The UK’s commercial court has passed an order in favour of a consortium of 13 Indian banks seeking to recover dues allegedly owed to them by liquor baron Vijay Mallya, who is fighting extradition on charges of fraud and money laundering to the tune of Rs.9,000 crore.
The order by the commercial court, part of the high court in London, also grants permission to an enforcement officer to enter the 62-year-old tycoon’s properties in Hertfordshire, near London.
“The High Court Enforcement Officer, including any Enforcement Agent acting under his authority, may use reasonable force to enter the Property if necessary,” the order states.
Banks have the option of using the order, passed on 26 June, as one of the means to recover estimated funds of around £1.145 billion.
The order relates to the UK’s Tribunal Courts and Enforcement Act 2007 and follows a UK high court ruling in May which refused to overturn a worldwide order freezing Mallya’s assets and upheld an Indian court ruling that Indian banks were entitled to recover their funds.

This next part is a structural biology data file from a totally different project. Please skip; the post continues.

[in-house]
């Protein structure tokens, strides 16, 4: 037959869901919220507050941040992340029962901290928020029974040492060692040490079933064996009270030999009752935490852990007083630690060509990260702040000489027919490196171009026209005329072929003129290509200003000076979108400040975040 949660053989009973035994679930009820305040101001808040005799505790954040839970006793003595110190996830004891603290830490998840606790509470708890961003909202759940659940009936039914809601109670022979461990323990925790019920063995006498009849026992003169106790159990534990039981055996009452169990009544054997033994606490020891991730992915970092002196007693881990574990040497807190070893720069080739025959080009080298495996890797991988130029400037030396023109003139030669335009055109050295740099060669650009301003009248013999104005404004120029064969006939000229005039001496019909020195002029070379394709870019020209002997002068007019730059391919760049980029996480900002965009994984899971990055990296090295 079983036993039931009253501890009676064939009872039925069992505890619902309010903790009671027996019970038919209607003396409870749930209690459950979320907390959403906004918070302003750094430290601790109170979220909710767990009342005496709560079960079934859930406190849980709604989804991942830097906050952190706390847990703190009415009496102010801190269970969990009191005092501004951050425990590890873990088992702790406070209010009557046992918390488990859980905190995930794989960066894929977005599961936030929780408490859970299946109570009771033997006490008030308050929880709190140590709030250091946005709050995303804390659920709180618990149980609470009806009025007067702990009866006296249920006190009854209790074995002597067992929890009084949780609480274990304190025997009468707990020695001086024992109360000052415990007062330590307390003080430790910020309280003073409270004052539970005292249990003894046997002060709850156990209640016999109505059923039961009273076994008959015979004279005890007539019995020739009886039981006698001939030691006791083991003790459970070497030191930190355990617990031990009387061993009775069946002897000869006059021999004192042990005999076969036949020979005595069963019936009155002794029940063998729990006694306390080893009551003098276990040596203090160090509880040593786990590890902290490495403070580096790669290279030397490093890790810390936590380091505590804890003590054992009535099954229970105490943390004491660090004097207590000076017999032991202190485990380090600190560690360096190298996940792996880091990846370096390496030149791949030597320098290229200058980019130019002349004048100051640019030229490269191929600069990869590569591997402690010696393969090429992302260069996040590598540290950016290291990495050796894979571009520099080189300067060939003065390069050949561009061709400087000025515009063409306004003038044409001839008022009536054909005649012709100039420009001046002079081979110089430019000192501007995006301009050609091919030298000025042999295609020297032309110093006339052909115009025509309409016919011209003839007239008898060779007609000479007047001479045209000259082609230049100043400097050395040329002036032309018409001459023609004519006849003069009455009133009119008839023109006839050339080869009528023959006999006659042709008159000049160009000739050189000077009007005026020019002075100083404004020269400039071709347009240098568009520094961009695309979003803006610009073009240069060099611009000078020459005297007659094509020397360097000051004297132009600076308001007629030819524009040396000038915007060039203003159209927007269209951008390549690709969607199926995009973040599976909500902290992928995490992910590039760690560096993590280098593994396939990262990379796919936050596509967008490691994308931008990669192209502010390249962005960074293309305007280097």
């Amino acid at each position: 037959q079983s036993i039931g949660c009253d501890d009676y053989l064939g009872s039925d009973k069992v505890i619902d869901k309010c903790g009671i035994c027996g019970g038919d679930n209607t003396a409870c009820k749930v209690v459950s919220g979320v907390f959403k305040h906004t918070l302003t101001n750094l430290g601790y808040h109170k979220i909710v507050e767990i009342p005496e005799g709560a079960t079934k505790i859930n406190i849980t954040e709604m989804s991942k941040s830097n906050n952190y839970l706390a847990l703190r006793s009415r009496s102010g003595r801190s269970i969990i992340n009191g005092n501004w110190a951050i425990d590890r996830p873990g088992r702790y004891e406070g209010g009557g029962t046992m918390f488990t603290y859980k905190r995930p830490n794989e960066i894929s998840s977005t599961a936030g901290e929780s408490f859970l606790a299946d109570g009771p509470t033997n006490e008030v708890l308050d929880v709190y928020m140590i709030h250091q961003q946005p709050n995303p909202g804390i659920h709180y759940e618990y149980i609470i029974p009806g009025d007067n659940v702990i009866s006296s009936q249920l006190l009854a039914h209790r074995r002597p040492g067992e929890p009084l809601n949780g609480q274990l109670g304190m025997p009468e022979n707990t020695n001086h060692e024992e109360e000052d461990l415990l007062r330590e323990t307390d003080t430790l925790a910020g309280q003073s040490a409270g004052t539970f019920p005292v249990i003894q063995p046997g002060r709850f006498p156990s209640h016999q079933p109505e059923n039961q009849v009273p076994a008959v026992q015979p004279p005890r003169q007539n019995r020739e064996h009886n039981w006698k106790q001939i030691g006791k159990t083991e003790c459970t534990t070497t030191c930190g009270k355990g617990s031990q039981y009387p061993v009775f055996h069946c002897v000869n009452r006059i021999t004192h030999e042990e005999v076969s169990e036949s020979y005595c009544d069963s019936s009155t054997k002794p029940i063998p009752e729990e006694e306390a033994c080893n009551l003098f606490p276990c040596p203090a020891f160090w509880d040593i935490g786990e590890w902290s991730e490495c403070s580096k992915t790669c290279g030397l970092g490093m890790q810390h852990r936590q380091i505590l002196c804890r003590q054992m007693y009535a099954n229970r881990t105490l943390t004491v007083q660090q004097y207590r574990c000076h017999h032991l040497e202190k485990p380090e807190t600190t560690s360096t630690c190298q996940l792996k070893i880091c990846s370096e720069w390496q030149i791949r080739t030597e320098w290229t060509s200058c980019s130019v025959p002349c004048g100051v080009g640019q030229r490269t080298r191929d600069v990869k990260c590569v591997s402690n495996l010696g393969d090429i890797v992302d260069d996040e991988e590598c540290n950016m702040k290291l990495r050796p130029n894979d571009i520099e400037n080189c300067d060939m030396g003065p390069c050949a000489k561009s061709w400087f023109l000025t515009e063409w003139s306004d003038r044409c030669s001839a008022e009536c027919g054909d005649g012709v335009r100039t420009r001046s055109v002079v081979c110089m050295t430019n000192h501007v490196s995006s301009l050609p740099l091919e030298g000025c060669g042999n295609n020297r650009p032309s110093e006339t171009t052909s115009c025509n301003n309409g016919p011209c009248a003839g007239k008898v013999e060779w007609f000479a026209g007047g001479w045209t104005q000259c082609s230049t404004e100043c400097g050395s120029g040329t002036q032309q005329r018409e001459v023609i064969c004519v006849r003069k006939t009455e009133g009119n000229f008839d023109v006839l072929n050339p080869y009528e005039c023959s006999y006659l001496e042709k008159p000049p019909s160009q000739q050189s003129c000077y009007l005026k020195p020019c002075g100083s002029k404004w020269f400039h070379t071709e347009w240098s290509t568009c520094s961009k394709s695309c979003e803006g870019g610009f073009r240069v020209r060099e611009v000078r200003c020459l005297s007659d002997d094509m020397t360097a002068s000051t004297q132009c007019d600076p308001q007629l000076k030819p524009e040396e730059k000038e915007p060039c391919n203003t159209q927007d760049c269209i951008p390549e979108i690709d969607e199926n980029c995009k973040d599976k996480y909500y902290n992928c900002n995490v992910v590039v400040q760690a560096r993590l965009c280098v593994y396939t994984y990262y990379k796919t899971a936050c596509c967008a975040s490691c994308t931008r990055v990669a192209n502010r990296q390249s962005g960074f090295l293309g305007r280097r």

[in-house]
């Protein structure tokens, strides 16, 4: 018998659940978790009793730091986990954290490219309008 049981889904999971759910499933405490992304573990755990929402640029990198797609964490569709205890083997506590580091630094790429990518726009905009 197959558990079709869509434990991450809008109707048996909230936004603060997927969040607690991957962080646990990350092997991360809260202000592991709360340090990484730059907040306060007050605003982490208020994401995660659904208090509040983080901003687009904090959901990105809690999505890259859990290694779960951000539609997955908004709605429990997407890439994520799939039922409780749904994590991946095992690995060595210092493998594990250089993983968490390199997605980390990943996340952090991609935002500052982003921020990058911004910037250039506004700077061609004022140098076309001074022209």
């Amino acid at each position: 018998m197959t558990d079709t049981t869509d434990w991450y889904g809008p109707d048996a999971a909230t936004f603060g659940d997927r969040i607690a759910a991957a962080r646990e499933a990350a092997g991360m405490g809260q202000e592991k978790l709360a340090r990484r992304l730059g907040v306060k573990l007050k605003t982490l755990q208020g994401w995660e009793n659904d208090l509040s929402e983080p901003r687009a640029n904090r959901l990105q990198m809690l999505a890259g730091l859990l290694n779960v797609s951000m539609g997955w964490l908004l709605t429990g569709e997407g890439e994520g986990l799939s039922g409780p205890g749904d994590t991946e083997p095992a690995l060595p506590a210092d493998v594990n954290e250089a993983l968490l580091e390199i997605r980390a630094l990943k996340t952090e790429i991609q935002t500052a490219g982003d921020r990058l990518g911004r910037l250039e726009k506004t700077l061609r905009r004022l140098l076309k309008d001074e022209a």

It marked the first recorded case of a judgement of the debt recovery tribunal in India being registered by the English high court, setting a legal precedent.
“This is a very encouraging order for the consortium of lenders,” said Zulfiqar Memon, managing partner of boutique white collar crime practice MZM Legal. “An application by Vijay Mallya requesting leave to appeal this order is yet to be decided and it is only after this application is decided that we will all have more clarity as to the effect of this development.”
Punjab National Bank managing director and chief executive officer Sunil Mehta said that his bank, one of the lenders to Mallya, will carry out a fresh valuation of Mallya’s assets.
“While it was difficult to comment on what the fresh valuation of Vijay Mallya’s assets would be, the bank would now pursue the disposal of Mallya’s assets,” Mehta told television channels.